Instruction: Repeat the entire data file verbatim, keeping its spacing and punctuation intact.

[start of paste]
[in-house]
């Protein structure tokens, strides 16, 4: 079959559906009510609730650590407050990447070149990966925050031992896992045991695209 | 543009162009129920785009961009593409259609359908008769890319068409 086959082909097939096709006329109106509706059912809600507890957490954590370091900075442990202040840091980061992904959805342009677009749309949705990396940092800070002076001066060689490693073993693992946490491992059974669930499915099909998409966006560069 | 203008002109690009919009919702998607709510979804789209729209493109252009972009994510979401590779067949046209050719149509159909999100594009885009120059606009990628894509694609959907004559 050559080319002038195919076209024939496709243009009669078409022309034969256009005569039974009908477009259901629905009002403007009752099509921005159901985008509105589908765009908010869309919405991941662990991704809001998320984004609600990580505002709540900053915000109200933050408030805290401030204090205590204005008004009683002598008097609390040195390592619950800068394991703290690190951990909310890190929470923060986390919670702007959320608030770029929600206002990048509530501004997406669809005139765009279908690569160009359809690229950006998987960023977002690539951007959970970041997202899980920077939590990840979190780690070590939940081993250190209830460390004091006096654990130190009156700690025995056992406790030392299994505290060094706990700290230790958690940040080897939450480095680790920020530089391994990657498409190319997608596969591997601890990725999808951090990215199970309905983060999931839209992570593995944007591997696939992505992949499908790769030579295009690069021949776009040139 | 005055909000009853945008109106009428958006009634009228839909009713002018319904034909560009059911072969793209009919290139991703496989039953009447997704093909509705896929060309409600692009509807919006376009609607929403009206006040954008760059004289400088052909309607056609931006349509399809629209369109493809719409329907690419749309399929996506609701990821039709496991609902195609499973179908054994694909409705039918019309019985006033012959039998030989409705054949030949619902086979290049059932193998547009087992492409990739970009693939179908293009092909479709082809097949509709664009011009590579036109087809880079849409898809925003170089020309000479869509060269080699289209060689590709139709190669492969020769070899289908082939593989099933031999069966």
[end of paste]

[in-house]
């Protein structure tokens, strides 16, 4: 079959559906009510609730650590407050990447070149990966925050031992896992045991695209 | 543009162009129920785009961009593409259609359908008769890319068409 086959082909097939096709006329109106509706059912809600507890957490954590370091900075442990202040840091980061992904959805342009677009749309949705990396940092800070002076001066060689490693073993693992946490491992059974669930499915099909998409966006560069 | 203008002109690009919009919702998607709510979804789209729209493109252009972009994510979401590779067949046209050719149509159909999100594009885009120059606009990628894509694609959907004559 050559080319002038195919076209024939496709243009009669078409022309034969256009005569039974009908477009259901629905009002403007009752099509921005159901985008509105589908765009908010869309919405991941662990991704809001998320984004609600990580505002709540900053915000109200933050408030805290401030204090205590204005008004009683002598008097609390040195390592619950800068394991703290690190951990909310890190929470923060986390919670702007959320608030770029929600206002990048509530501004997406669809005139765009279908690569160009359809690229950006998987960023977002690539951007959970970041997202899980920077939590990840979190780690070590939940081993250190209830460390004091006096654990130190009156700690025995056992406790030392299994505290060094706990700290230790958690940040080897939450480095680790920020530089391994990657498409190319997608596969591997601890990725999808951090990215199970309905983060999931839209992570593995944007591997696939992505992949499908790769030579295009690069021949776009040139 | 005055909000009853945008109106009428958006009634009228839909009713002018319904034909560009059911072969793209009919290139991703496989039953009447997704093909509705896929060309409600692009509807919006376009609607929403009206006040954008760059004289400088052909309607056609931006349509399809629209369109493809719409329907690419749309399929996506609701990821039709496991609902195609499973179908054994694909409705039918019309019985006033012959039998030989409705054949030949619902086979290049059932193998547009087992492409990739970009693939179908293009092909479709082809097949509709664009011009590579036109087809880079849409898809925003170089020309000479869509060269080699289209060689590709139709190669492969020769070899289908082939593989099933031999069966």